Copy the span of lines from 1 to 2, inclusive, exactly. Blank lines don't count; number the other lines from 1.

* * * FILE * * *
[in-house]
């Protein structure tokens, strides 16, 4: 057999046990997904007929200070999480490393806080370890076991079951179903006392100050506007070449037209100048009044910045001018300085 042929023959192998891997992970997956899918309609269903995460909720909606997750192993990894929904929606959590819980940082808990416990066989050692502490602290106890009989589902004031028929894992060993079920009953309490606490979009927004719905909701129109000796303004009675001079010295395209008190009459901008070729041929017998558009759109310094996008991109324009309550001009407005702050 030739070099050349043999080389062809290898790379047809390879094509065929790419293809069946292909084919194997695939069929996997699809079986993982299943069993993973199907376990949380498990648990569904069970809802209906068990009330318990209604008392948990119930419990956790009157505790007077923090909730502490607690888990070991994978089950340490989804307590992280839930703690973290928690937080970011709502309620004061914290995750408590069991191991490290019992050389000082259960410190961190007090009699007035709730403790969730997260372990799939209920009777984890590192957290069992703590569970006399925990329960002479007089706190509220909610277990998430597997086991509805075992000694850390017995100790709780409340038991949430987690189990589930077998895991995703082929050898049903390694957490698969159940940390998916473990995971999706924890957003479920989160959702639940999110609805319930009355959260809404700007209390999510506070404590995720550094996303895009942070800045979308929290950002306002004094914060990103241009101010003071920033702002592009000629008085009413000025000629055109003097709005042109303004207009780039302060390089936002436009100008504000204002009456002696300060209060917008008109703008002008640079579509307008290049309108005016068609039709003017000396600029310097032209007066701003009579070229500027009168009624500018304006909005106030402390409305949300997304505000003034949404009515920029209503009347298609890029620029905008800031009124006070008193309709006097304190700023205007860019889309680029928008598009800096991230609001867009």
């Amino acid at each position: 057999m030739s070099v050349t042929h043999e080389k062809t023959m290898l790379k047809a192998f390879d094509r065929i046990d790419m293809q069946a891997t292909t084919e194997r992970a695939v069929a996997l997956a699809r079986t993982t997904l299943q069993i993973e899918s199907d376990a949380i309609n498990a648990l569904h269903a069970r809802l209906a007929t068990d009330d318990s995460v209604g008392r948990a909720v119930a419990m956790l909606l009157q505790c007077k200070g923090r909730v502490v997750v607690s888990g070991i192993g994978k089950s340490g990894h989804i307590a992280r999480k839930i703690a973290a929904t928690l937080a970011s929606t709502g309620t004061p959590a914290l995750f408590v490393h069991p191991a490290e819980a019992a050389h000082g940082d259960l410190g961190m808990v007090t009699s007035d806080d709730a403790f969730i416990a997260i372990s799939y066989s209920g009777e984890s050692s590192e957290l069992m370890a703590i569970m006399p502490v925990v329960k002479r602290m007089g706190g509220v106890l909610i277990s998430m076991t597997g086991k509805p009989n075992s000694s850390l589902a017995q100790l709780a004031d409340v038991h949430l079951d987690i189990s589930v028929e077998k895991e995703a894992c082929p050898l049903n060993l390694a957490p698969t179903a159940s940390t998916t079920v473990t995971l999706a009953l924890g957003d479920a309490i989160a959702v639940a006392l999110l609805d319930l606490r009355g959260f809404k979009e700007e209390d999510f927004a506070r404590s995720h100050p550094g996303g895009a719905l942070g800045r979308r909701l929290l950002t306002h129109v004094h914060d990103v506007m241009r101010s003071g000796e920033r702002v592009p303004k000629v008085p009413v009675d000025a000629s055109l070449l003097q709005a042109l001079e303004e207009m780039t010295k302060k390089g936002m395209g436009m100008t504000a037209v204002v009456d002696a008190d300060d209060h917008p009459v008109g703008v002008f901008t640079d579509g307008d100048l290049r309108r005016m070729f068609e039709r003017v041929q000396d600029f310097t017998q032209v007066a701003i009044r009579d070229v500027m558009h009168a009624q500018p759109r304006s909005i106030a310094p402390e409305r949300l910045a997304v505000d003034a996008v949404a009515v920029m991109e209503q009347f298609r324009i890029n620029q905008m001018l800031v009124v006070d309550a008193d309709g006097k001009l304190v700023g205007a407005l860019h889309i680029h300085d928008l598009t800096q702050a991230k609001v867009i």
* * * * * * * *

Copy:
[in-house]
């Protein structure tokens, strides 16, 4: 057999046990997904007929200070999480490393806080370890076991079951179903006392100050506007070449037209100048009044910045001018300085 042929023959192998891997992970997956899918309609269903995460909720909606997750192993990894929904929606959590819980940082808990416990066989050692502490602290106890009989589902004031028929894992060993079920009953309490606490979009927004719905909701129109000796303004009675001079010295395209008190009459901008070729041929017998558009759109310094996008991109324009309550001009407005702050 030739070099050349043999080389062809290898790379047809390879094509065929790419293809069946292909084919194997695939069929996997699809079986993982299943069993993973199907376990949380498990648990569904069970809802209906068990009330318990209604008392948990119930419990956790009157505790007077923090909730502490607690888990070991994978089950340490989804307590992280839930703690973290928690937080970011709502309620004061914290995750408590069991191991490290019992050389000082259960410190961190007090009699007035709730403790969730997260372990799939209920009777984890590192957290069992703590569970006399925990329960002479007089706190509220909610277990998430597997086991509805075992000694850390017995100790709780409340038991949430987690189990589930077998895991995703082929050898049903390694957490698969159940940390998916473990995971999706924890957003479920989160959702639940999110609805319930009355959260809404700007209390999510506070404590995720550094996303895009942070800045979308929290950002306002004094914060990103241009101010003071920033702002592009000629008085009413000025000629055109003097709005042109303004207009780039302060390089936002436009100008504000204002009456002696300060209060917008008109703008002008640079579509307008290049309108005016068609039709003017000396600029310097032209007066701003009579070229500027009168009624500018304006909005106030402390409305949300997304505000003034949404009515920029209503009347298609890029620029905008800031009124006070008193309709006097304190700023205007860019889309680029928008598009800096991230609001867009």